Back Button

Code Requirements for House Wiring Junctions

Gerry Poulos

Understanding the National Electrical Code (NEC) requirements for junction boxes in homes can be confusing for the layman or even an experienced do-it-yourselfer. The primary reason is that the NEC doesn't refer to the sizes of junction boxes within its text.

The National Electrical Code sets strict guidlines for the use of junction boxes in homes.

The NEC refers instead to the space required within a junction box or the box volume in cubic inches (CI).


Each power-conducting wire, called “conductors” by the NEC, inside of a junction box requires a set amount of space (volume) in the box. The exact amount of required space, in cubic inches (CI), is determined by the gauge size of the individual wires: 6-gauge wires require 5 CI; 8-gauge requires 3 CI; 10-gauge requires 2.5 CI; 12-gauge requires 2.25 CI; and 14-gauge requires 2.0 CI. A space allotment of 2.25 CI must be included for any clamps in the box that secure the wiring.


Though ground wires are technically conductors, the NEC makes a special consideration for them in junction boxes. A junction box is required by the NEC to have a single 2.25 CI space allotted for all ground wires in the box. In steel boxes, this allotment also includes the NEC-required ground wire connecting the steel box to all other ground wires in the box.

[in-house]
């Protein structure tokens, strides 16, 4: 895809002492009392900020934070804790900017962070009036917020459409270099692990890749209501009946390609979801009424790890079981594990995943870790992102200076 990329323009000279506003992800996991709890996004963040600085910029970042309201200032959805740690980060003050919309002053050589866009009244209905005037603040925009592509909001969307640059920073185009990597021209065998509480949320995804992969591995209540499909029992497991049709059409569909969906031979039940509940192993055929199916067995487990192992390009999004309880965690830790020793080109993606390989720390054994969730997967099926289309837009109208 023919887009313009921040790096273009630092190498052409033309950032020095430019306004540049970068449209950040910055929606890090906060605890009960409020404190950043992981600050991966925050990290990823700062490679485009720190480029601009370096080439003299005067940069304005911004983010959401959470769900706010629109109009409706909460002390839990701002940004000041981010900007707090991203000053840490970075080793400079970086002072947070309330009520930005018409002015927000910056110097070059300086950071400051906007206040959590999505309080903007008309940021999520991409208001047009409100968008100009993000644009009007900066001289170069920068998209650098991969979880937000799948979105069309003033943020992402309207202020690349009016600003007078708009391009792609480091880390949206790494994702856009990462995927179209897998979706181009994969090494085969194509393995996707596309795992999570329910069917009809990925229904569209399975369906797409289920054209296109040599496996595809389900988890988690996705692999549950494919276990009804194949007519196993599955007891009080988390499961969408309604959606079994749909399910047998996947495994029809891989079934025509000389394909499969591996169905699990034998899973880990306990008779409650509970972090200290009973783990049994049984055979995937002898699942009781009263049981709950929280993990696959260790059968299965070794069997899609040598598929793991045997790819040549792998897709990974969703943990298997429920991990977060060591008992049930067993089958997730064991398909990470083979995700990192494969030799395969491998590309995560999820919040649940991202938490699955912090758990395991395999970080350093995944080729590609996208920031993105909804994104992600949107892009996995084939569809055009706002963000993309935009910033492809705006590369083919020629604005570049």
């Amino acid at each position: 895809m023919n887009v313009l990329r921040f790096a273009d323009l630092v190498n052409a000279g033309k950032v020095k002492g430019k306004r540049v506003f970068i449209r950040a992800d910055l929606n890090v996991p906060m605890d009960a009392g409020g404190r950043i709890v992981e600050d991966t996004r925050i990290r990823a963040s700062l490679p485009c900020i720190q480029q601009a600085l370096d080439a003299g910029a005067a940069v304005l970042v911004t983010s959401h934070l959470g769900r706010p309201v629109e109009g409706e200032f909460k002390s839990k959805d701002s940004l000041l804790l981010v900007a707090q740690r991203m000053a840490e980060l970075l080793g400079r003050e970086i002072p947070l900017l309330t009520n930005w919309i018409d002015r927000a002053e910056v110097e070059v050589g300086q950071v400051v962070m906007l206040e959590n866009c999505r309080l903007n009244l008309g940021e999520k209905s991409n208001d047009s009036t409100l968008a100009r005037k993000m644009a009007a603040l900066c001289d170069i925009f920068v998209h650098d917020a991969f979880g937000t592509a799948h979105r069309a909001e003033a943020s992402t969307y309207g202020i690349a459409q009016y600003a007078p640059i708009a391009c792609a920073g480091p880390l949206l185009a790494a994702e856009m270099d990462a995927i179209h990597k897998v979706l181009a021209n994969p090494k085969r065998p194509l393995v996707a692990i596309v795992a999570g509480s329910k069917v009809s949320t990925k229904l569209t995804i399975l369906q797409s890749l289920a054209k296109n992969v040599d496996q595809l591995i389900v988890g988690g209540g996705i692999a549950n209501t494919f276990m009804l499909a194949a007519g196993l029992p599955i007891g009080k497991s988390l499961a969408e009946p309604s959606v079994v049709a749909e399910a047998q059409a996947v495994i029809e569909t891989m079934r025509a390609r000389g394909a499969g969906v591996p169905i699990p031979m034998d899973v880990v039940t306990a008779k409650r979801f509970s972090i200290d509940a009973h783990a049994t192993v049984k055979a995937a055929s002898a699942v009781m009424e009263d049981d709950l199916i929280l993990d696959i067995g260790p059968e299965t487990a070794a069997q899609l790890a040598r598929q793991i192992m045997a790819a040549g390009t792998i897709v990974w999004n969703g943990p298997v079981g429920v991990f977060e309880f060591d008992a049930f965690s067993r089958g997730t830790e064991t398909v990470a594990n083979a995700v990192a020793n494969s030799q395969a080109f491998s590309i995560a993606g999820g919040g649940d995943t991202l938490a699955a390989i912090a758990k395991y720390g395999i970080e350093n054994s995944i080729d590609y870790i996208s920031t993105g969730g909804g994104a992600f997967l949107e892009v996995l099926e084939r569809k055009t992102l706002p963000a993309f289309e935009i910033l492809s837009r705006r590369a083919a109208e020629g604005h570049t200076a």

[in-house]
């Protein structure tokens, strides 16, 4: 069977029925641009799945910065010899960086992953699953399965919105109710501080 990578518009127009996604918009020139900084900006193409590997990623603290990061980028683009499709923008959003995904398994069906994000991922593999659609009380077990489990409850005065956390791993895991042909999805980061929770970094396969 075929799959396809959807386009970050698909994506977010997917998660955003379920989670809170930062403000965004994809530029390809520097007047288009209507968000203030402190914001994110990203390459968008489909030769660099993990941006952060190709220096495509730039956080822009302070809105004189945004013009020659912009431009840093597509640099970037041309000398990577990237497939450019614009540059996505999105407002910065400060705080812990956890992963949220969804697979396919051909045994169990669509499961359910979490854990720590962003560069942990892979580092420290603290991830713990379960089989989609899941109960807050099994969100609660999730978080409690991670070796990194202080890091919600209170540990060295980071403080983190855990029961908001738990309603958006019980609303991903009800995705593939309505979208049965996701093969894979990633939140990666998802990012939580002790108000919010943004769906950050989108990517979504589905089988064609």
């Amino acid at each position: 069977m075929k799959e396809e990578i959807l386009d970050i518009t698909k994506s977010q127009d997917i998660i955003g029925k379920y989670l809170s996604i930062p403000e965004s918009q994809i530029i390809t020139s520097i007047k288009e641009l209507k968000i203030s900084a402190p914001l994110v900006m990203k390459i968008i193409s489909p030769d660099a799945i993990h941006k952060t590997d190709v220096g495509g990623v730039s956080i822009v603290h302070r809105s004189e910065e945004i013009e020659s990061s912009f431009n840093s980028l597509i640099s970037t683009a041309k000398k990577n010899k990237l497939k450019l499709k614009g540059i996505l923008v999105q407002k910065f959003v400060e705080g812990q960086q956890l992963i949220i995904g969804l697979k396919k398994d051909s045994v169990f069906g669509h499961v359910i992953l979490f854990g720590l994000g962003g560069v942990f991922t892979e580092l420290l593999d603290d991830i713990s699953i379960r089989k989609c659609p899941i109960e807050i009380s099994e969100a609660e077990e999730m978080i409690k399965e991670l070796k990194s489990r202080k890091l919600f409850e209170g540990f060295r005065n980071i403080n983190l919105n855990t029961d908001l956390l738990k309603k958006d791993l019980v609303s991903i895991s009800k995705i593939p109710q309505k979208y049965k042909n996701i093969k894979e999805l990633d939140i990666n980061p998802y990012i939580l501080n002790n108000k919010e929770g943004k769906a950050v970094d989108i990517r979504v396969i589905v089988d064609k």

NEC requirements can vary from box to box, depending on the wiring you use. There are also general NEC requirements that apply to all junction boxes in homes. All unused openings on a junction box must be closed and the box must have a cover installed; all junction boxes must be readily accessible and can't be hidden inside of walls, ceilings and floors; any connection, splice or joining of wires in a home must take place inside a junction box; and wires entering or leaving nonmetallic junction boxes that lack wire clamps must be secured outside of the box, within 8 inches of the box.